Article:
This is a photo of Kamulari (pronounced come-la-lee). I was given these very small bright red peppers by one of the teachers…. it all started a few weeks ago. I should say that my cooking in Kibaale is not anything close to how I would live in Canada. First of all, I am not eating meat. Meat in Kibaale is found hanging on a hook covered in flies. The nearest meat store that I know about is in Masaka… and that is for ground beef if it is available which is not often. Kampala is the closest and that can be anything from a half day’s ride to a full day of traveling depending on your mode of transportation…. In Kampala you can buy frozen packages of meat and then work hard to keep it frozen all the way back to Kibaale. It is a lot of work and the few times I have bought meat it was semi thawed by the time it reached Kibaale. So…. I am eating semi vegetarian. I have cans of sardines, and tuna along with cheese which I bought in Kampala otherwise the rest of my foods are local….whatever is available: tomatoes, potatoes, red and green onions, cabbage, carrots, garlic, beets, avocados and green peas occasionally.

One of the things that excited me about coming to Uganda was the food…. well, it was my memory of the food my cook made for me when I lived in Zaire (now known as the Independent Republic of the Congo). He made this very tasty dish of beans and rice. I was told that at noon beans and rice are served daily for the students and staff in Kibaale…. So I thought that it would be similar to the dish my cook made me years ago….. I was totally wrong…. the beans and rice are very bland and tasteless. Well, for me it is. I have not been to anyone’s home yet for a meal nor have a eaten out at any local restaurants. In Masaka, I have eaten out at a Danish establishment where they cook specifically for the foreigners.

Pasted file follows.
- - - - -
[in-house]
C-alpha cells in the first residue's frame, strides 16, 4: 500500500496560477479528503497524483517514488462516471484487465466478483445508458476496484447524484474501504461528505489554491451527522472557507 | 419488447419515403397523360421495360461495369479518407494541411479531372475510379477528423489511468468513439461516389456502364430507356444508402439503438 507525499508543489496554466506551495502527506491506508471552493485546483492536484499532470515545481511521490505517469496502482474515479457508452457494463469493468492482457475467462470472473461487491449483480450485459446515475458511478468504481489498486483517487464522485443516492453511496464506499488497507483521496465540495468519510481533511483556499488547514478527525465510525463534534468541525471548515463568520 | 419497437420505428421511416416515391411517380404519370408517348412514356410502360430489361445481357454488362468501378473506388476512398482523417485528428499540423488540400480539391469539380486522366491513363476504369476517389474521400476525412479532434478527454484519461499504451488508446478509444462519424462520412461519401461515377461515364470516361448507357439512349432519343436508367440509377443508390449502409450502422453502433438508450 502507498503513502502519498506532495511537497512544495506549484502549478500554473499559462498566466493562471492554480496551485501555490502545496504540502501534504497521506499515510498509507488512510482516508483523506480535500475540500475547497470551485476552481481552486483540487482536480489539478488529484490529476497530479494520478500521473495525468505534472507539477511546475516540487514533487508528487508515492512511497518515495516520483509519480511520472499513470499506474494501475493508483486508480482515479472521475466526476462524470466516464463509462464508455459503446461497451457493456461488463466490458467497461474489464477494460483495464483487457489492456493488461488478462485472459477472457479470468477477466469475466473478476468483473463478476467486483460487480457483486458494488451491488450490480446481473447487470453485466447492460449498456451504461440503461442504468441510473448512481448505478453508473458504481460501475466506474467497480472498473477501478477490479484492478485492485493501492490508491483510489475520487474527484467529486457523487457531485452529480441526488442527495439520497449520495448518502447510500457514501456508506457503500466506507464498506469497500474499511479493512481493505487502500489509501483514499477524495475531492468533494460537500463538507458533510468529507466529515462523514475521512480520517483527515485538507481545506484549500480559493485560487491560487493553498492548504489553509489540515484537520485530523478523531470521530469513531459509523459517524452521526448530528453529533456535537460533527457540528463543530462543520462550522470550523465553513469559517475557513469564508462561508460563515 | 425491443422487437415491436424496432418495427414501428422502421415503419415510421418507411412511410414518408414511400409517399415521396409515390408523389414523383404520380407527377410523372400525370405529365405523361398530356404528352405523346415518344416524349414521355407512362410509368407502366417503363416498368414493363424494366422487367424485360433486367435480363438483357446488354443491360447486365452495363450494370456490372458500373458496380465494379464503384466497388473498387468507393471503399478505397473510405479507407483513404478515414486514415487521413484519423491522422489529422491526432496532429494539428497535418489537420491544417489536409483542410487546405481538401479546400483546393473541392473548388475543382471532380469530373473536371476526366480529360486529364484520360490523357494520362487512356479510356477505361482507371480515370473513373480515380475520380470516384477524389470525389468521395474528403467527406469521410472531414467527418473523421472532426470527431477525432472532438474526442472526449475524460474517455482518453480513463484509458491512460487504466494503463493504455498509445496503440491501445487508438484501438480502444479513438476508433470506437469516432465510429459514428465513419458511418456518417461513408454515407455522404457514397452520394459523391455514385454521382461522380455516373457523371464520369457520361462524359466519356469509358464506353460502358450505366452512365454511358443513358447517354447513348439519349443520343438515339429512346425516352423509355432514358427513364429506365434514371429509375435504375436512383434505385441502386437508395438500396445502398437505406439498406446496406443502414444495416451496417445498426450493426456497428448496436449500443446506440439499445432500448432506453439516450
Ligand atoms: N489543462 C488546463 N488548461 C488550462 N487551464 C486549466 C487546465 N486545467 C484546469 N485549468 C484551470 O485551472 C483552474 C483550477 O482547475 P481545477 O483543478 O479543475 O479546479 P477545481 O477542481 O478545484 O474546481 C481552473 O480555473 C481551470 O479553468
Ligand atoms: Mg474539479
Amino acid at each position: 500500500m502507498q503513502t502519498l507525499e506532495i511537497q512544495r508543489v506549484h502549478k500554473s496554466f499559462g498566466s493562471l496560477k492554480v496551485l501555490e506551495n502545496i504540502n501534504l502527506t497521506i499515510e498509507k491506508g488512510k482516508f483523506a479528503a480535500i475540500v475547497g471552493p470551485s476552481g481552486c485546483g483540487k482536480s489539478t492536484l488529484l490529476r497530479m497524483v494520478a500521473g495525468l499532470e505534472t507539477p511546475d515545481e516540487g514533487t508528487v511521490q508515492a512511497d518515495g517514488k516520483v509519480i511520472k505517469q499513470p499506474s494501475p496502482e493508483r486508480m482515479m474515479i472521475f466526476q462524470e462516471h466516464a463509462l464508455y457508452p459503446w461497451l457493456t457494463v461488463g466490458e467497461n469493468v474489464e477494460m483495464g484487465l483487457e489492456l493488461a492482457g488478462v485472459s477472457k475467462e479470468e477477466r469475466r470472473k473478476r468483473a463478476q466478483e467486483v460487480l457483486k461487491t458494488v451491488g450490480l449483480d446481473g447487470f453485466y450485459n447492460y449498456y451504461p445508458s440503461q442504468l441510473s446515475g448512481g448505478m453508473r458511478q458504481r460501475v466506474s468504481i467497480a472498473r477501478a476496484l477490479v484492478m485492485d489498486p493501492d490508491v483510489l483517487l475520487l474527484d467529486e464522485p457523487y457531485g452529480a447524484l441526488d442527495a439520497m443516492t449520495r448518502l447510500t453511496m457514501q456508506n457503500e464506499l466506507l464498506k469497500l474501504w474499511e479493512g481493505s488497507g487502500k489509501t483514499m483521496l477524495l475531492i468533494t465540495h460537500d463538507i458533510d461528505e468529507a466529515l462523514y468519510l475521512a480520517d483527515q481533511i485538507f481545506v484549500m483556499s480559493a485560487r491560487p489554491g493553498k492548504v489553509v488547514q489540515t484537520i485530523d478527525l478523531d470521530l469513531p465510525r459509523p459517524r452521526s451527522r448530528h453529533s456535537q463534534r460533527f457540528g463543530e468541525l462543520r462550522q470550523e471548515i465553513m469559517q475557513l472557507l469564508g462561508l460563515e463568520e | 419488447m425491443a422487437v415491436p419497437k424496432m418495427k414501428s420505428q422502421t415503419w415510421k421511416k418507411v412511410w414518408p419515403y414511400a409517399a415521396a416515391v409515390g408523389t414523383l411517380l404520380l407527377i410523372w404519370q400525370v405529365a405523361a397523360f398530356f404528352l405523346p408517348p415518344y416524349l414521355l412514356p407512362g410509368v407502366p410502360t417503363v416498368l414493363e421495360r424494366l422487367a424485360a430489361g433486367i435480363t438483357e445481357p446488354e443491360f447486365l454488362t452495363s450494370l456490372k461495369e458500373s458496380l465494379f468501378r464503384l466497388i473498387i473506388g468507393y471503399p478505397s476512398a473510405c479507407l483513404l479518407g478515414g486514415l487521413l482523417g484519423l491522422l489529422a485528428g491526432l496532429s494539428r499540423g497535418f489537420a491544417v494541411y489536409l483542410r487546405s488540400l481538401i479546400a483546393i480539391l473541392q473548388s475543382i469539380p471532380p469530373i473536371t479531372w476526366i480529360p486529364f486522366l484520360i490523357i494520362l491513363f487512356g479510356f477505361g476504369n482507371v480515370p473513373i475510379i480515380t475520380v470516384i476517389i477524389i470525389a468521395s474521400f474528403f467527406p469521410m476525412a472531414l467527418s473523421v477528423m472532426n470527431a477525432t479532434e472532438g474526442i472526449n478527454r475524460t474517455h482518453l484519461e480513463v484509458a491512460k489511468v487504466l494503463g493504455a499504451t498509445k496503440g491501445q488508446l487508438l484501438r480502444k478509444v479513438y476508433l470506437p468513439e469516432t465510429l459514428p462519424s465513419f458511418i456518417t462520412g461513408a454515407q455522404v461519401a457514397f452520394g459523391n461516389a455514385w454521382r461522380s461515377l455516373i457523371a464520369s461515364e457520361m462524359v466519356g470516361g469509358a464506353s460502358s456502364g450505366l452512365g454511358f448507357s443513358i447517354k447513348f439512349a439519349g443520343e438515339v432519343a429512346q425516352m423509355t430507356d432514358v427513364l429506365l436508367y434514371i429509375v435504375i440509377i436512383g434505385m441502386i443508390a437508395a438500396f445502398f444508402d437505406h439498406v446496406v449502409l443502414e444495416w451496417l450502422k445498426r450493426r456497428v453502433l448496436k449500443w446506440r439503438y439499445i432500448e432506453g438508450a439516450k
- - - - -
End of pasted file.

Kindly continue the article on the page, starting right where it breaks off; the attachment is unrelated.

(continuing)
So… I have been asking the staff in Kibaale and at the Timothy Centre if there is such a thing as a hot pepper. Finally, a week ago… the matron of the Timothy Centre told me about this pepper called a Come-la-lee. I worked hard to remember the name and on my return to Kibaale asked the staff of the clinic….. but it maybe my pronunciation because they did not know what I was talking about. Finally, one of the teachers understood my question and arrived a few days ago with these few branches. He told me that it was not very hot.

So… last night I decided to cook up a dish using these peppers. I was going to have a stir fry of cabbage, carrots, red onions, tomatoes and these peppers. I cut one up smelled it ….it seemed mild. So, in the end I put three in my stir fry…. remember it was a portion only for me.

I started the stir fry and got hit by the heat…. the aroma was wonderful…. it reminded me of Zaire and my taste buds came alive….. but the intense heat from the flumes brought tears to my eyes. Well, it was too hot…. it scorched my tongue and mouth…. it caused me to cry and my nose started to run…… I could only eat 1/4 of the amount of food I cooked. I thought about my friend Daisy who loves the hot foods…. she would have enjoyed this dish.

This morning…. Karl came by. He has lived in Uganda for a few years. He knew what they were and somewhat surprised by my story of last night’s dinner. He suggested the next time I start with 1/2 and increase with each new dish until it is what I want. I have many peppers…… I will be giving a few to Karl to enjoy. He wants to grow the peppers because he sees that there is a market for them……

So… why is the beans and rice so tasteless and bland in the dinning hall each noontime? I do not know but it is clear to be that it is not the whole story of what the Ugandan people eat at home. I will have to wait and see…..

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